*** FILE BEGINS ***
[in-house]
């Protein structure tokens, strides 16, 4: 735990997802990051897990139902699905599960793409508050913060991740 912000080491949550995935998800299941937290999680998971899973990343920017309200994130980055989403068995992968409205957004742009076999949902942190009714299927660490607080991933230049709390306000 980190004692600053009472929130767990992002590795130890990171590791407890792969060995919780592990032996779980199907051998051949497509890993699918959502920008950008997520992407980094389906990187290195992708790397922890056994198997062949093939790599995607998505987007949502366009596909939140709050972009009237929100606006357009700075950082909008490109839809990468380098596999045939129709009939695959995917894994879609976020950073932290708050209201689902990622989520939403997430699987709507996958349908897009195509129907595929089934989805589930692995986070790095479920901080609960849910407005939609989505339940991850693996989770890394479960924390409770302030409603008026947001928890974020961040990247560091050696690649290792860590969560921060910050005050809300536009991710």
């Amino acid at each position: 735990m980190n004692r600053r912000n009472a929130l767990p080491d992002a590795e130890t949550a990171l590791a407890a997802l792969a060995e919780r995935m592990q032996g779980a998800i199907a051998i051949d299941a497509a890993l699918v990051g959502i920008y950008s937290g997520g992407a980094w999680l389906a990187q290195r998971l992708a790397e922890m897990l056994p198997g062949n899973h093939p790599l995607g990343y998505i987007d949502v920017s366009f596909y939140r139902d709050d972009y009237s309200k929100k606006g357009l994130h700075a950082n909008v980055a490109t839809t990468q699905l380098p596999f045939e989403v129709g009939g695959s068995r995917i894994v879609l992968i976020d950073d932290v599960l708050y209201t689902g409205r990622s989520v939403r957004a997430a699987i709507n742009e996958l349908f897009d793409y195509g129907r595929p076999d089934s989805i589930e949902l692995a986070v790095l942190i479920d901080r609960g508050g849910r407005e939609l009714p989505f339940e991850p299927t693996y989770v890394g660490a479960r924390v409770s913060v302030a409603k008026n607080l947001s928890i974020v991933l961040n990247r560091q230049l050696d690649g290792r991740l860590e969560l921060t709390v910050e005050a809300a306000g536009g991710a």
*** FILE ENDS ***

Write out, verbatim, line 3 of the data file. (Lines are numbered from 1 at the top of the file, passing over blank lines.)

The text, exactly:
């Amino acid at each position: 735990m980190n004692r600053r912000n009472a929130l767990p080491d992002a590795e130890t949550a990171l590791a407890a997802l792969a060995e919780r995935m592990q032996g779980a998800i199907a051998i051949d299941a497509a890993l699918v990051g959502i920008y950008s937290g997520g992407a980094w999680l389906a990187q290195r998971l992708a790397e922890m897990l056994p198997g062949n899973h093939p790599l995607g990343y998505i987007d949502v920017s366009f596909y939140r139902d709050d972009y009237s309200k929100k606006g357009l994130h700075a950082n909008v980055a490109t839809t990468q699905l380098p596999f045939e989403v129709g009939g695959s068995r995917i894994v879609l992968i976020d950073d932290v599960l708050y209201t689902g409205r990622s989520v939403r957004a997430a699987i709507n742009e996958l349908f897009d793409y195509g129907r595929p076999d089934s989805i589930e949902l692995a986070v790095l942190i479920d901080r609960g508050g849910r407005e939609l009714p989505f339940e991850p299927t693996y989770v890394g660490a479960r924390v409770s913060v302030a409603k008026n607080l947001s928890i974020v991933l961040n990247r560091q230049l050696d690649g290792r991740l860590e969560l921060t709390v910050e005050a809300a306000g536009g991710a």